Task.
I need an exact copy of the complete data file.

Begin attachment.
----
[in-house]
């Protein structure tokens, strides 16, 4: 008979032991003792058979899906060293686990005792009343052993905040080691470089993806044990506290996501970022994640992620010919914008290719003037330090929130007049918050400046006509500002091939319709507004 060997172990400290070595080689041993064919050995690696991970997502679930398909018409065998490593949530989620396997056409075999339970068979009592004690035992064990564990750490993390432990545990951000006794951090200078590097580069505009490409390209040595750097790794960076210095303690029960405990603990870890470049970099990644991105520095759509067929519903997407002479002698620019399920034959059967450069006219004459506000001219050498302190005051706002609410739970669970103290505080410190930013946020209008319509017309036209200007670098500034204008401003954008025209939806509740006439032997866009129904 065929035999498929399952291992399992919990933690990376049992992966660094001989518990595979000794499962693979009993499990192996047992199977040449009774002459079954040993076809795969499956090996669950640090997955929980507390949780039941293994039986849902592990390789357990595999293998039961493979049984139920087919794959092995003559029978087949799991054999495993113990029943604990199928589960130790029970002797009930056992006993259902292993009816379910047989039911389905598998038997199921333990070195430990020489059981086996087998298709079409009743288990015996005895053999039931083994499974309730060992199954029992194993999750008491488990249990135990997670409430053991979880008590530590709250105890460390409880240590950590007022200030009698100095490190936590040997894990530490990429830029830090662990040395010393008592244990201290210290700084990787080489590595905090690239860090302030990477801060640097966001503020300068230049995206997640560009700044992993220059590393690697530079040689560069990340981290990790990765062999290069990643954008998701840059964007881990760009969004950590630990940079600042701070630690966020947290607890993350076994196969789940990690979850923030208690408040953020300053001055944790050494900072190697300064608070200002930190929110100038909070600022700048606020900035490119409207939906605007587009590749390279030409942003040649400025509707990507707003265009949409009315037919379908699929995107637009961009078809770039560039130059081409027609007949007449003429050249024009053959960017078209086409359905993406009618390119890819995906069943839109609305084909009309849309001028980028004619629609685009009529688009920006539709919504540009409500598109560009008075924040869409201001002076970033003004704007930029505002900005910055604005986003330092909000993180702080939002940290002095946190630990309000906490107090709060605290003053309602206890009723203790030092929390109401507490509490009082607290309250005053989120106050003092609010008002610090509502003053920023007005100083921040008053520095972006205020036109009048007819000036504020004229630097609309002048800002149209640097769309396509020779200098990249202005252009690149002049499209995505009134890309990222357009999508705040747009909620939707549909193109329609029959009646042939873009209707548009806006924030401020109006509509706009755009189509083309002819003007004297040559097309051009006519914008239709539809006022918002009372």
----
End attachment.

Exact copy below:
[in-house]
């Protein structure tokens, strides 16, 4: 008979032991003792058979899906060293686990005792009343052993905040080691470089993806044990506290996501970022994640992620010919914008290719003037330090929130007049918050400046006509500002091939319709507004 060997172990400290070595080689041993064919050995690696991970997502679930398909018409065998490593949530989620396997056409075999339970068979009592004690035992064990564990750490993390432990545990951000006794951090200078590097580069505009490409390209040595750097790794960076210095303690029960405990603990870890470049970099990644991105520095759509067929519903997407002479002698620019399920034959059967450069006219004459506000001219050498302190005051706002609410739970669970103290505080410190930013946020209008319509017309036209200007670098500034204008401003954008025209939806509740006439032997866009129904 065929035999498929399952291992399992919990933690990376049992992966660094001989518990595979000794499962693979009993499990192996047992199977040449009774002459079954040993076809795969499956090996669950640090997955929980507390949780039941293994039986849902592990390789357990595999293998039961493979049984139920087919794959092995003559029978087949799991054999495993113990029943604990199928589960130790029970002797009930056992006993259902292993009816379910047989039911389905598998038997199921333990070195430990020489059981086996087998298709079409009743288990015996005895053999039931083994499974309730060992199954029992194993999750008491488990249990135990997670409430053991979880008590530590709250105890460390409880240590950590007022200030009698100095490190936590040997894990530490990429830029830090662990040395010393008592244990201290210290700084990787080489590595905090690239860090302030990477801060640097966001503020300068230049995206997640560009700044992993220059590393690697530079040689560069990340981290990790990765062999290069990643954008998701840059964007881990760009969004950590630990940079600042701070630690966020947290607890993350076994196969789940990690979850923030208690408040953020300053001055944790050494900072190697300064608070200002930190929110100038909070600022700048606020900035490119409207939906605007587009590749390279030409942003040649400025509707990507707003265009949409009315037919379908699929995107637009961009078809770039560039130059081409027609007949007449003429050249024009053959960017078209086409359905993406009618390119890819995906069943839109609305084909009309849309001028980028004619629609685009009529688009920006539709919504540009409500598109560009008075924040869409201001002076970033003004704007930029505002900005910055604005986003330092909000993180702080939002940290002095946190630990309000906490107090709060605290003053309602206890009723203790030092929390109401507490509490009082607290309250005053989120106050003092609010008002610090509502003053920023007005100083921040008053520095972006205020036109009048007819000036504020004229630097609309002048800002149209640097769309396509020779200098990249202005252009690149002049499209995505009134890309990222357009999508705040747009909620939707549909193109329609029959009646042939873009209707548009806006924030401020109006509509706009755009189509083309002819003007004297040559097309051009006519914008239709539809006022918002009372």